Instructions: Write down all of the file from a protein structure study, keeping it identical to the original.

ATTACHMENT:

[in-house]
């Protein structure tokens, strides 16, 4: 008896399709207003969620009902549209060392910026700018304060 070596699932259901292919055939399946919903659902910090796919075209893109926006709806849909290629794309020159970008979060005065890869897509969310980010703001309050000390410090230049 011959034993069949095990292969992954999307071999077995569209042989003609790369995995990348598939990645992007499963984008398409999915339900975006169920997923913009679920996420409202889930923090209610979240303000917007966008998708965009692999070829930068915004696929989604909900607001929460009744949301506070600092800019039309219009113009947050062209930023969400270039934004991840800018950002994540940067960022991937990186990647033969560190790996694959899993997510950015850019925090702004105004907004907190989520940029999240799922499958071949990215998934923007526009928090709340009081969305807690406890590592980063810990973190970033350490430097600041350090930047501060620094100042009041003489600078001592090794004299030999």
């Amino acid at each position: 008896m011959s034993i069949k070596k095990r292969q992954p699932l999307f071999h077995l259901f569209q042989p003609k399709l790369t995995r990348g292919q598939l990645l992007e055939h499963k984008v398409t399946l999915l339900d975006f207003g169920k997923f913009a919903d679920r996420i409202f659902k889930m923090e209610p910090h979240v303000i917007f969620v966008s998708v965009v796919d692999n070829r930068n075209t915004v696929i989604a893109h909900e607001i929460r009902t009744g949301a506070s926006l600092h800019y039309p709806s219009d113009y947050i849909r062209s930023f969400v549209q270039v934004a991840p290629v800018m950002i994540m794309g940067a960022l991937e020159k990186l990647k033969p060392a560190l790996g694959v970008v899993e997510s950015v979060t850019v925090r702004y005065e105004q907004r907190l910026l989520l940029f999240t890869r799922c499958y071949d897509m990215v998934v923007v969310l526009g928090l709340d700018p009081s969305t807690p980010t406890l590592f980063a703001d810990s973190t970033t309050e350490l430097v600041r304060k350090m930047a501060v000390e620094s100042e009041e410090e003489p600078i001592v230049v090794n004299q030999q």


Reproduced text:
[in-house]
């Protein structure tokens, strides 16, 4: 008896399709207003969620009902549209060392910026700018304060 070596699932259901292919055939399946919903659902910090796919075209893109926006709806849909290629794309020159970008979060005065890869897509969310980010703001309050000390410090230049 011959034993069949095990292969992954999307071999077995569209042989003609790369995995990348598939990645992007499963984008398409999915339900975006169920997923913009679920996420409202889930923090209610979240303000917007966008998708965009692999070829930068915004696929989604909900607001929460009744949301506070600092800019039309219009113009947050062209930023969400270039934004991840800018950002994540940067960022991937990186990647033969560190790996694959899993997510950015850019925090702004105004907004907190989520940029999240799922499958071949990215998934923007526009928090709340009081969305807690406890590592980063810990973190970033350490430097600041350090930047501060620094100042009041003489600078001592090794004299030999």
């Amino acid at each position: 008896m011959s034993i069949k070596k095990r292969q992954p699932l999307f071999h077995l259901f569209q042989p003609k399709l790369t995995r990348g292919q598939l990645l992007e055939h499963k984008v398409t399946l999915l339900d975006f207003g169920k997923f913009a919903d679920r996420i409202f659902k889930m923090e209610p910090h979240v303000i917007f969620v966008s998708v965009v796919d692999n070829r930068n075209t915004v696929i989604a893109h909900e607001i929460r009902t009744g949301a506070s926006l600092h800019y039309p709806s219009d113009y947050i849909r062209s930023f969400v549209q270039v934004a991840p290629v800018m950002i994540m794309g940067a960022l991937e020159k990186l990647k033969p060392a560190l790996g694959v970008v899993e997510s950015v979060t850019v925090r702004y005065e105004q907004r907190l910026l989520l940029f999240t890869r799922c499958y071949d897509m990215v998934v923007v969310l526009g928090l709340d700018p009081s969305t807690p980010t406890l590592f980063a703001d810990s973190t970033t309050e350490l430097v600041r304060k350090m930047a501060v000390e620094s100042e009041e410090e003489p600078i001592v230049v090794n004299q030999q």